November 2015

All posts in the November 2015 category

This House Believes that Kindles are Better than Books!

Published November 10, 2015 by Bookclub

… or does it?

We debated this hot topic and came up with some great arguments for both sides, after some fairly heated discussion!

Those favouring the Kindle made the following points in its favour;

– You can often try a free sample from a book before you decide to buy it

– lots of books are free and many others are lower priced than paperbacks

– you can start reading your book immediately

– you can decorate your Kindle and it smells nice (this point was much debated!)

– Kindles don’t take up any storage room, you can keep 1000’s of books on them and you can just delete any that you don’t need any more


– you can adjust the brightness to your own requirements and you can read them in the dark!

– you can adjust the size of the lettering to your own needs

– they are modern, reliable and fit well into your surroundings

– you can buy different coloured cases to protect your Kindle

– unlike books, Kindles don’t get ripped or rotting pages!

– you have to return your library books, but you can keep all your books on a Kindle

– Kindles are easily portable and ideal to take on holiday


Those who preferred the old fashioned method of reading a book totally disagreed with most of the above points – instead, they argued that;

– a library gives you access to all the books for free, whereas you have to pay for the Kindle and most of the books

– you can swap books with your friends and family

– you don’t have to recharge your book, it won’t malfunction and if you drop it, it won’t break!

– books are less likely to hurt your eyes and are more restful to read before bed


– books are better for the elderly, who don’t always know how to use new technology

– with a book, you know how many pages are left, you can skip bits if you want to and you can stop and re-read a passage any time you want

– books smell better than Kindles and there are no games to distract you from your reading!

– they are unlikely to be stolen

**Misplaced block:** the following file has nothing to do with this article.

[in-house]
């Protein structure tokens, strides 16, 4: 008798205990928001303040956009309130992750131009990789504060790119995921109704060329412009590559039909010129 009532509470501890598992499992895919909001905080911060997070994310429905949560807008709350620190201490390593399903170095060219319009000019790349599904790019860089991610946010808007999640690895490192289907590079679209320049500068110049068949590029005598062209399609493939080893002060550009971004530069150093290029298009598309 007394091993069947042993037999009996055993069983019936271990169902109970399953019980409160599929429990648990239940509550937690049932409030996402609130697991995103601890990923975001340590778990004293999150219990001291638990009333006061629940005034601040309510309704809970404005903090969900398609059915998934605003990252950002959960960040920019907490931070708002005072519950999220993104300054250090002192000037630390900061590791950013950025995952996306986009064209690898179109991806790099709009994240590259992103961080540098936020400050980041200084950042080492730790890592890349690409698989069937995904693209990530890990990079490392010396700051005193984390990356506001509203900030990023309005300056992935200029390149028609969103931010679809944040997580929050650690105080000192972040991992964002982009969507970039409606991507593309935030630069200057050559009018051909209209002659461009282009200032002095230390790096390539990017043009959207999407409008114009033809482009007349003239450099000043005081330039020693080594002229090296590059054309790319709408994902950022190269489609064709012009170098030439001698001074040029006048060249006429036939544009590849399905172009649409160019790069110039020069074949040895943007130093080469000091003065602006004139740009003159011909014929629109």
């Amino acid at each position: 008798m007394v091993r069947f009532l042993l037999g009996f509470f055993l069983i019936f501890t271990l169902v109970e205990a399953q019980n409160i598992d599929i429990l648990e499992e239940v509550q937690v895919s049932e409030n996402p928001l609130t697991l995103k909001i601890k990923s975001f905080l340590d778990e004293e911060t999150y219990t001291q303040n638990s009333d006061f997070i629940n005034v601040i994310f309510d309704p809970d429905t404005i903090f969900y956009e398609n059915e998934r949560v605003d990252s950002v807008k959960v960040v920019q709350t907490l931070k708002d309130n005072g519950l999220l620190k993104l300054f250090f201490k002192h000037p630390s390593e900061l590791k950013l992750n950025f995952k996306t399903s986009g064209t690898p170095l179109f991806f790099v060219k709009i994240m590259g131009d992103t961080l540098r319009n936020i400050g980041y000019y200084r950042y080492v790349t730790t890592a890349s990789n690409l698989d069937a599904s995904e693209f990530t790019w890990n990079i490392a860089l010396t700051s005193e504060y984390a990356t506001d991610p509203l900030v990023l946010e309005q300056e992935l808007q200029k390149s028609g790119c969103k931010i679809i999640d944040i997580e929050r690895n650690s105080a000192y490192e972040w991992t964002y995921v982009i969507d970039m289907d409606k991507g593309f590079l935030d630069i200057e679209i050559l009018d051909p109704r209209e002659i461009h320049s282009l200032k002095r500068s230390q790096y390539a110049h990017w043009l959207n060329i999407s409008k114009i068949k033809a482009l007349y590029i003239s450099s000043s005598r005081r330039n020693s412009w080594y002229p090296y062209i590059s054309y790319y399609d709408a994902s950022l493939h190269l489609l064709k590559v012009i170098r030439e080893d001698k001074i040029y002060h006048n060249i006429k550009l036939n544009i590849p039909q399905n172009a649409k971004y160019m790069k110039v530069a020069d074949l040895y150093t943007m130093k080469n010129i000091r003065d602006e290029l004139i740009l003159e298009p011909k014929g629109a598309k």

– not all books are available on a Kindle

So, what do YOU think?




“The Star of Kazan” by Eva Ibbotson

Published November 9, 2015 by Bookclub

“The Star of Kazan” tells the story of Annika, who is abandoned as a baby, but brought up in a loving home in Vienna, by two servants.  Annika’s deepest wish is to discover her real mother, so when a beautiful aristocrat arrives to claim her as her long lost daughter, it appears that her life is about to change for the better.  But all is not what it seems and there are many secrets to be uncovered.  Annika may be in danger, but who can she trust?


When we discussed Eva Ibbotson’s novel, we discovered that some people loved it and some loathed it, with strong feelings on both sides.  As there was one Book Club member whose response was in the middle, the rest formed into two teams, in an attempt to persuade her to join their side by the quality of their arguments.

Fans of the book liked that there were several mysteries throughout the book, each of them enthralling, with most chapters ending on a cliffhanger that made them desperate to find out what happened next.  It was interesting to hear from the several different viewpoints of Annika, Ellie, Stefan, Pauline, Zed and the professors and these added depth to the story and fuller explanations of how the mysteries were resolved.  There were many surprises and well developed characters.

Those that didn’t enjoy the book felt that it was confusing where it switched viewpoints, that there wasn’t enough background information and that it was too slow moving in places, causing them to feel a bit bored.  It was pointed out that the Star of Kazan itself was not really the major focus of the story and that the title was therefore a poor choice and not representative of the main themes.

The result of our debate was that our undecided team member stayed with her “3 out of 5 rating” but felt more positively about the book.  She was persuaded to believe in the back story of the great aunt’s past life and how the wonderful descriptions transport the reader into the world of the story.

The debate continued long after the meeting ended!